Exploring certification processes and quality control measures in the sports supplement sector.

Todd Runestad, Content Director, NaturalProductsInsider.com

February 26, 2024

3 Min Read

At a Glance

  • Scapegoating supplements: true or false?
  • Third-party certifiers ensure brands are safe.
  • More than merely certifying products are banned substance-free.

For competitive athletes, optimum nutrition and select supplements can mean the difference between a finish on the podium or being just another also-ran. 

Supplements can also be a convenient scapegoat when a competitor gets busted for using banned substances. 

The question is, do sports supplements frequently contain adulterated compounds, or do competitors just use supplements as a convenient excuse for their illicit behavior? 

The U.S. and World Anti-Doping Agencies develop policies and test athletes. Third-party certifiers work with supplement brands to ensure their products are clean. These are the likes of Informed Sport, Informed Choice and NSF Certified for Sport

The problem always starts with suppliers, and then problems continue with supplement brands that don’t have effective quality control (QC) procedures. Supplement companies that get certified go through a meticulous quality review. 

“They look at critical control points and hygiene points in processing,” said Bryan Morin, sports brand manager with NOW Sports, a line of sports-related supplements certified by Informed Sport. “They request a lot of information and do label verification. We did know there are multiple third-party certifiers. Adding a third party would only help us in that area.” 

Related:Here's why creatine sales are surging this past year

TYM Athletic Performance is another supplements brand that went through the certification process, for its protein SKUs. 

“We wanted to communicate that our products were banned-substance-free,” said CEO Rob Wildman. “Our claim for protein is meeting the label claim at the very least. What’s on the label is definitely in there. And on banned substances, what we hope is not in there is certified not in there.” 

Quality and marketing messaging are of course vital metrics for brands considering going through the effort to certify products. 

But really, it’s all about supporting the athlete. 

If an athlete tests positive for a banned substance, the investigation will head back to the supplement company. And certified brands are invaluable in determining the source of the banned substance. 

“When our investigations could not tag the source, the biggest reason was utter chaos at the supplement company,” said Amy Eichner, Ph.D., special advisor on drugs and supplements at the U.S. Anti-Doping Agency. 

She said some are good companies but didn’t retain samples, or they used multiple suppliers and don’t know for sure which supplier provided which ingredient in which lot.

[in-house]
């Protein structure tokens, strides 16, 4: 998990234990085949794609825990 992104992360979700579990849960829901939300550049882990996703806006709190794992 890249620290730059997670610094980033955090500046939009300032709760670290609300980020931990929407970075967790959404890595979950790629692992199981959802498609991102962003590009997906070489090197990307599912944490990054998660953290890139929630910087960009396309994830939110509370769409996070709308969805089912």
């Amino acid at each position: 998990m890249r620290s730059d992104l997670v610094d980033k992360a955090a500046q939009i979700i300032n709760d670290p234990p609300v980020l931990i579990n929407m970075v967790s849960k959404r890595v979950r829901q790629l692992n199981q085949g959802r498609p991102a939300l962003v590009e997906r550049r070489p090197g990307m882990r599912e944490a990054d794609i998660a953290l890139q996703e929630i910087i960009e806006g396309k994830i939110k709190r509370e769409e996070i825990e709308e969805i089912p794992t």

“We advise athletes to only use third-party certified products,” Eichner said. “In the event of a positive test, there’s a much better likelihood that the company with the help of a third-party certifier can identify or disprove to the athlete that your supplement was the culprit.” 

By certifying supplements that are aimed at high-intensity athletes, brands can protect themselves — as well as from athletes who might claim their cheatery is because of a supplement when it’s not. 

To read more about the high-intensity sport world — from new ingredient advances with new market potential to age-old creatine experiencing something of a renaissance — download the free Natural Products Insider digital magazine, "Get Swole!"

About the Author(s)

Todd Runestad

Content Director, NaturalProductsInsider.com, Natural Products Insider

Todd Runestad has been writing on nutrition science news since 1997. He is content director for NaturalProductsInsider.com and Natural Products Insider digital magazines. Other incarnations: supplements editor for NewHope.com, Delicious Living!, and Natural Foods Merchandiser. Former editor-in-chief of Functional Ingredients magazine and still covers raw material innovations and ingredient science.

Connect with me here on LinkedIn.


Todd writes about nutrition science news such as this story on mitochondrial nutrients, innovative ingredients such as this story about 12 trendy new ingredient launches from SupplySide West 2023, and is a judge for the NEXTY awards honoring innovation, integrity and inspiration in natural products including his specialty — dietary supplements. He extensively covered the rise and rise and rise and fall of cannabis hemp CBD. He helps produce in-person events at SupplySide West and SupplySide East trade shows and conferences, including the wildly popular Ingredient Idol game show, as well as Natural Products Expo West and Natural Products Expo East and the NBJ Summit. He was a board member for the Hemp Industries Association.

Education / Past Lives

In previous lives Todd was on the other side of nature from natural products — natural history — as managing editor at the Denver Museum of Nature & Science. He's sojourned to Burning Man and Mount Everest. He graduated many moons ago from the State University of New York College at Oneonta.


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